SIT says 2004 killing of Ishrat by Gujarat police was staged

A Special Investigation Team appointed by the Gujarat High Court has concluded that the sensational Ishrat Jahan encounter of June 15, 2004 — in which the Ahmedabad police claimed they shot dead four Lashkar-e-Taiba terrorists on a mission to assassinate Narendra Modi — was entirely staged and the teenaged girl from Maharashtra and the three men who died with her were, in fact, murdered by policemen in cold blood.

After the Sohrabuddin fake encounter case, this is the second time the Gujarat police's claim to have saved their Chief Minister from assassination has come a cropper. On Monday, a Division Bench of the Gujarat High Court, comprising Justices Jayant Patel and Abhilasha Kumari, accepted the SIT's report and ordered the government to file a fresh FIR under Section 302 of the Indian Penal Code — murder — for investigation against the policemen involved in the encounter. Ironically, the earlier FIR was under the now-repealed Prevention of Terrorism Act, after the police claimed all the four were LeT operatives were looking to avenge the 2002 riots.

Apart from Ishrat Jahan, the others killed in the fake encounter were Javed Sheikh, aka Pranesh Pillai, a native of Kerala, and Amjad Ali Rana and Zeeshan Johar, whom the police claimed were Pakistanis but whose identity has never been fixed with certainty.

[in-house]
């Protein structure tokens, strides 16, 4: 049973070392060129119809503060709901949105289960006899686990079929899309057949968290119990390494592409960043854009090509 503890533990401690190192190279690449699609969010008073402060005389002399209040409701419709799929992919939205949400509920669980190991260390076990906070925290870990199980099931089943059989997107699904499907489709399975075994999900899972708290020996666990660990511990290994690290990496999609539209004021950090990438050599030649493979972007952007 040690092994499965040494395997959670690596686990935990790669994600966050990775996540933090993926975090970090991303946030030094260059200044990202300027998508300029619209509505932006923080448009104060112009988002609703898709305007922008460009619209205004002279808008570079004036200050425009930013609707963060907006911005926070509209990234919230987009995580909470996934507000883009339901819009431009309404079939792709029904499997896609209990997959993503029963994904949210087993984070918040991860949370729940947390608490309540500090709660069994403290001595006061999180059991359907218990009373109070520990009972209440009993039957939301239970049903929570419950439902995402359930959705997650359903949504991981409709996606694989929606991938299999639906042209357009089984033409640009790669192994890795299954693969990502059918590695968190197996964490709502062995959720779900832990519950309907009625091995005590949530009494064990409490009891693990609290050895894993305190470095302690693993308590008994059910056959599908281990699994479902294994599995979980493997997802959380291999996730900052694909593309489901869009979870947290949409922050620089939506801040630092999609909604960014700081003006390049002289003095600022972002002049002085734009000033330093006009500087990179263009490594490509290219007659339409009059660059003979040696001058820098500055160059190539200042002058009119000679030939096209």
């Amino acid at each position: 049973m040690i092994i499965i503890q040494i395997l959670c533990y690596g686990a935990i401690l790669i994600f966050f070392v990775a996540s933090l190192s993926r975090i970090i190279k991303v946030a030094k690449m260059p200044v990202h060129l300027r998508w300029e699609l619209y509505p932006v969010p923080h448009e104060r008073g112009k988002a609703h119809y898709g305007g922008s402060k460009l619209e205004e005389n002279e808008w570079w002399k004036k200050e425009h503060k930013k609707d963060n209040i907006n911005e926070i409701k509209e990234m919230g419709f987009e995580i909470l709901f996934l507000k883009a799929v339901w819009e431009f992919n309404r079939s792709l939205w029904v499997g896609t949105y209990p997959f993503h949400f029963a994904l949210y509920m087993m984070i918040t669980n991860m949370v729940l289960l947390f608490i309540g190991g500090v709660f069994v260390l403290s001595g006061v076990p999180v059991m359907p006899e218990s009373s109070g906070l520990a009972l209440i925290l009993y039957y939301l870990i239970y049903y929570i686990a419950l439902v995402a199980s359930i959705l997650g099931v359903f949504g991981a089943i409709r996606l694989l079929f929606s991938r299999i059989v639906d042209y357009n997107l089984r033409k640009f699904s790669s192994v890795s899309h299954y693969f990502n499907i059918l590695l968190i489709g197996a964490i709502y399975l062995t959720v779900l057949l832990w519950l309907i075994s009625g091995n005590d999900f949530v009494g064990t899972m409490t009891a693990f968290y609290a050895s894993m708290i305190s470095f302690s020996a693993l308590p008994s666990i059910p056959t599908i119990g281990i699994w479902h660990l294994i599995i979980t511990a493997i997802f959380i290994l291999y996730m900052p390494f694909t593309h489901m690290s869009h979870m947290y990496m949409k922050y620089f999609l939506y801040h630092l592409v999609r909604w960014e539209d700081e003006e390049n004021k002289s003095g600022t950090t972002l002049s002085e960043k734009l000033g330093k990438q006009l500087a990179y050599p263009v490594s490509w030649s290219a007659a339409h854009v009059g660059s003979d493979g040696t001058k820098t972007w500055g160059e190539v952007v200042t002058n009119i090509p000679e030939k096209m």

The three-member SIT, headed by the Bihar-cadre IPS officer, Rajiv Ranjan Verma, had submitted its report in a sealed cover before the Division Bench on November 18. Justice Patel refused to disclose the details of their findings, but said the SIT had reached the “unanimous conclusion” that the Ishrat Jahan encounter was “not a genuine one” and that the four were “not killed at the date, time and place” notified by the police. This clearly indicated that the four were in police custody earlier and killed at some other place and time, and the bodies were dumped on the road near Kotarpur, on the outskirts of Ahmedabad, in the early hours of June 15, 2004.

The police had earlier claimed that the four were travelling in a blue Tata Indica driven by Pranesh Pillai from Surat and that on prior information they intercepted the car near Kotarpur and in “exchange of fire,” the four were killed in the “encounter.”

A judicial inquiry into the encounter, conducted routinely by Ahmedabad metropolitan magistrate S.P. Tamang, concluded in his report submitted on September 7, 2009 that the encounter was fake and they were “executed in cold blood by the police officials for their benefit.”

The court observed that the case required “fresh investigation,” but has yet to decide which agency will conduct it: the SIT, or some Central agency, particularly the Central Bureau of Investigation or the National Investigation Agency. Justice Patel said the court would decide on this after hearing all the parties on November 23, including the Centre.